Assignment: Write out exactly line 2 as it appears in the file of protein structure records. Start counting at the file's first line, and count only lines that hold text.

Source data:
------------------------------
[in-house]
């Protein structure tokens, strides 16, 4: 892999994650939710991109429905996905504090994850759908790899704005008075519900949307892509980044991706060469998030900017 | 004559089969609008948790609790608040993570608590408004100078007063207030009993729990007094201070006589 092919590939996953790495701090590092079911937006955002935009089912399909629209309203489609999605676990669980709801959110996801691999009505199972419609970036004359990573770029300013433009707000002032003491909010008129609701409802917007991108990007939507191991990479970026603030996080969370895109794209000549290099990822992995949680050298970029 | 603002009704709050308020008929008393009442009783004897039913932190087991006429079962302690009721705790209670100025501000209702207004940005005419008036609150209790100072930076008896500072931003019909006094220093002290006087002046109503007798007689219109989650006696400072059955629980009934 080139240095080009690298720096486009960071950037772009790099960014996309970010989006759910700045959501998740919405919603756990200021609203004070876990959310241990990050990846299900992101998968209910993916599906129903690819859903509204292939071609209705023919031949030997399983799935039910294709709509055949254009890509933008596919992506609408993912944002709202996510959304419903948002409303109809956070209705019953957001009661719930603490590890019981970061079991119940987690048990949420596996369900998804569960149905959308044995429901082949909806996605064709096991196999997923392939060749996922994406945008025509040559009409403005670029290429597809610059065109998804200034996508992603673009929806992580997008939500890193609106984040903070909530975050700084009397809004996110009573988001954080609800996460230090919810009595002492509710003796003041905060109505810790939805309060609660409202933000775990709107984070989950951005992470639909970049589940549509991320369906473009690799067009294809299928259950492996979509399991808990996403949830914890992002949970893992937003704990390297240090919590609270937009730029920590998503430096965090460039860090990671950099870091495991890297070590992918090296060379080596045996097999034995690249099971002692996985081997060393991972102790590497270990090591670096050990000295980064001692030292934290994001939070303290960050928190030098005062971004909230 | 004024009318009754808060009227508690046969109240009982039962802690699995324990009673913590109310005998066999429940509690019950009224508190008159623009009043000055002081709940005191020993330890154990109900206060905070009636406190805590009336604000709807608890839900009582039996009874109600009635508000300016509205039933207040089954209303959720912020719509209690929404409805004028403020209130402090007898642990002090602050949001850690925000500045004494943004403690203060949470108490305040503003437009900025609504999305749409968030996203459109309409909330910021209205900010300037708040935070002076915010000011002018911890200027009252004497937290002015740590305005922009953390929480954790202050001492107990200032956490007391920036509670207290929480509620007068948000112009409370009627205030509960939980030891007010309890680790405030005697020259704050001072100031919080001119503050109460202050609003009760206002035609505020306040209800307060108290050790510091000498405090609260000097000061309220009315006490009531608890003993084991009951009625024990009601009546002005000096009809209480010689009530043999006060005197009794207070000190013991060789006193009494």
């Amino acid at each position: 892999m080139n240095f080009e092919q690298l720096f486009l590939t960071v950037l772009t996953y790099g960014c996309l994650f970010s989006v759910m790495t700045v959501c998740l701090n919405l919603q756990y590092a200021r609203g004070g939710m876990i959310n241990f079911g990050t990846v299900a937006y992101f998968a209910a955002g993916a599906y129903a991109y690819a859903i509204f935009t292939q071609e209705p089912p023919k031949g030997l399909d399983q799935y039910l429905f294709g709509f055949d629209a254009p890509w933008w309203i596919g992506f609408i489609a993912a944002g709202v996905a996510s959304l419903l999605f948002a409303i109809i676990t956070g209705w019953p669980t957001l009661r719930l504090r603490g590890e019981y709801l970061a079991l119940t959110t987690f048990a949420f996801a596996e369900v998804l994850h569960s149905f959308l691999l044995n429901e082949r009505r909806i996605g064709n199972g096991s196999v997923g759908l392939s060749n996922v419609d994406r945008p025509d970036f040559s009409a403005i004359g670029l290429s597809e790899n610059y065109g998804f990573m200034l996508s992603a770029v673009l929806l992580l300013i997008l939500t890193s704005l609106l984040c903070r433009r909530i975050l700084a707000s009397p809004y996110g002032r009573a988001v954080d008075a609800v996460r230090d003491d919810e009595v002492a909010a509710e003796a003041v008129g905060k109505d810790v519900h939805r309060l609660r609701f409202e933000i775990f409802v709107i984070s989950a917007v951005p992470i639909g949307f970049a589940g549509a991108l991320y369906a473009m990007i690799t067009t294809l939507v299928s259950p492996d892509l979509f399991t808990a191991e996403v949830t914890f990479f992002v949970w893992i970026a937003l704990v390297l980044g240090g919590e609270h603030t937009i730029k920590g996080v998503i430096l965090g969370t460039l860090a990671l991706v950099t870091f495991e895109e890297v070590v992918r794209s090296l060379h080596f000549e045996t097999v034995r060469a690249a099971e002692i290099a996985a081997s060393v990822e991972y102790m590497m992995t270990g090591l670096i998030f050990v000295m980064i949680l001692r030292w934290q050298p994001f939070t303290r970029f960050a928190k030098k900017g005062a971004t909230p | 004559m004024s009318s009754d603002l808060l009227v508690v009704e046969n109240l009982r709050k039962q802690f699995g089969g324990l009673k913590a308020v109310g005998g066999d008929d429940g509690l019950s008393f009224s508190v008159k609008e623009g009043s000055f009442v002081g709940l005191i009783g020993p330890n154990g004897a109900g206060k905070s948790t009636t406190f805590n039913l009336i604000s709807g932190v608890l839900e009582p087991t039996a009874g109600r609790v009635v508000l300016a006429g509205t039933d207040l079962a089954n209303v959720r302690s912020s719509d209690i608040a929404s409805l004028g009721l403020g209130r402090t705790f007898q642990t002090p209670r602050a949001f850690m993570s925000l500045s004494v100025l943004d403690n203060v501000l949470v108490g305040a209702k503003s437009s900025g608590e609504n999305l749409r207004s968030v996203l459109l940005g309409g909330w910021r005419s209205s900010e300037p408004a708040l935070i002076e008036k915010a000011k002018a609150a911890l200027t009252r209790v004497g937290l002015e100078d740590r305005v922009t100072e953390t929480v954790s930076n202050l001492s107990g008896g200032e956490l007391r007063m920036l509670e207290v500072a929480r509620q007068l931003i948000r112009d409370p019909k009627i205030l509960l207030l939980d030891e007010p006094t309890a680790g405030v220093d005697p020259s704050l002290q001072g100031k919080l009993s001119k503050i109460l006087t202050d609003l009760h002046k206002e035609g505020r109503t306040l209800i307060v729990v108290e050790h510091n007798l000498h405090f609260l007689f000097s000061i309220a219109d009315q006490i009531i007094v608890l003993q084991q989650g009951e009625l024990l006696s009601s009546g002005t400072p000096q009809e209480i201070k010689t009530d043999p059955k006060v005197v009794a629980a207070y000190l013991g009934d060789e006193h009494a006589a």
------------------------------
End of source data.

């Protein structure tokens, strides 16, 4: 892999994650939710991109429905996905504090994850759908790899704005008075519900949307892509980044991706060469998030900017 | 004559089969609008948790609790608040993570608590408004100078007063207030009993729990007094201070006589 092919590939996953790495701090590092079911937006955002935009089912399909629209309203489609999605676990669980709801959110996801691999009505199972419609970036004359990573770029300013433009707000002032003491909010008129609701409802917007991108990007939507191991990479970026603030996080969370895109794209000549290099990822992995949680050298970029 | 603002009704709050308020008929008393009442009783004897039913932190087991006429079962302690009721705790209670100025501000209702207004940005005419008036609150209790100072930076008896500072931003019909006094220093002290006087002046109503007798007689219109989650006696400072059955629980009934 080139240095080009690298720096486009960071950037772009790099960014996309970010989006759910700045959501998740919405919603756990200021609203004070876990959310241990990050990846299900992101998968209910993916599906129903690819859903509204292939071609209705023919031949030997399983799935039910294709709509055949254009890509933008596919992506609408993912944002709202996510959304419903948002409303109809956070209705019953957001009661719930603490590890019981970061079991119940987690048990949420596996369900998804569960149905959308044995429901082949909806996605064709096991196999997923392939060749996922994406945008025509040559009409403005670029290429597809610059065109998804200034996508992603673009929806992580997008939500890193609106984040903070909530975050700084009397809004996110009573988001954080609800996460230090919810009595002492509710003796003041905060109505810790939805309060609660409202933000775990709107984070989950951005992470639909970049589940549509991320369906473009690799067009294809299928259950492996979509399991808990996403949830914890992002949970893992937003704990390297240090919590609270937009730029920590998503430096965090460039860090990671950099870091495991890297070590992918090296060379080596045996097999034995690249099971002692996985081997060393991972102790590497270990090591670096050990000295980064001692030292934290994001939070303290960050928190030098005062971004909230 | 004024009318009754808060009227508690046969109240009982039962802690699995324990009673913590109310005998066999429940509690019950009224508190008159623009009043000055002081709940005191020993330890154990109900206060905070009636406190805590009336604000709807608890839900009582039996009874109600009635508000300016509205039933207040089954209303959720912020719509209690929404409805004028403020209130402090007898642990002090602050949001850690925000500045004494943004403690203060949470108490305040503003437009900025609504999305749409968030996203459109309409909330910021209205900010300037708040935070002076915010000011002018911890200027009252004497937290002015740590305005922009953390929480954790202050001492107990200032956490007391920036509670207290929480509620007068948000112009409370009627205030509960939980030891007010309890680790405030005697020259704050001072100031919080001119503050109460202050609003009760206002035609505020306040209800307060108290050790510091000498405090609260000097000061309220009315006490009531608890003993084991009951009625024990009601009546002005000096009809209480010689009530043999006060005197009794207070000190013991060789006193009494």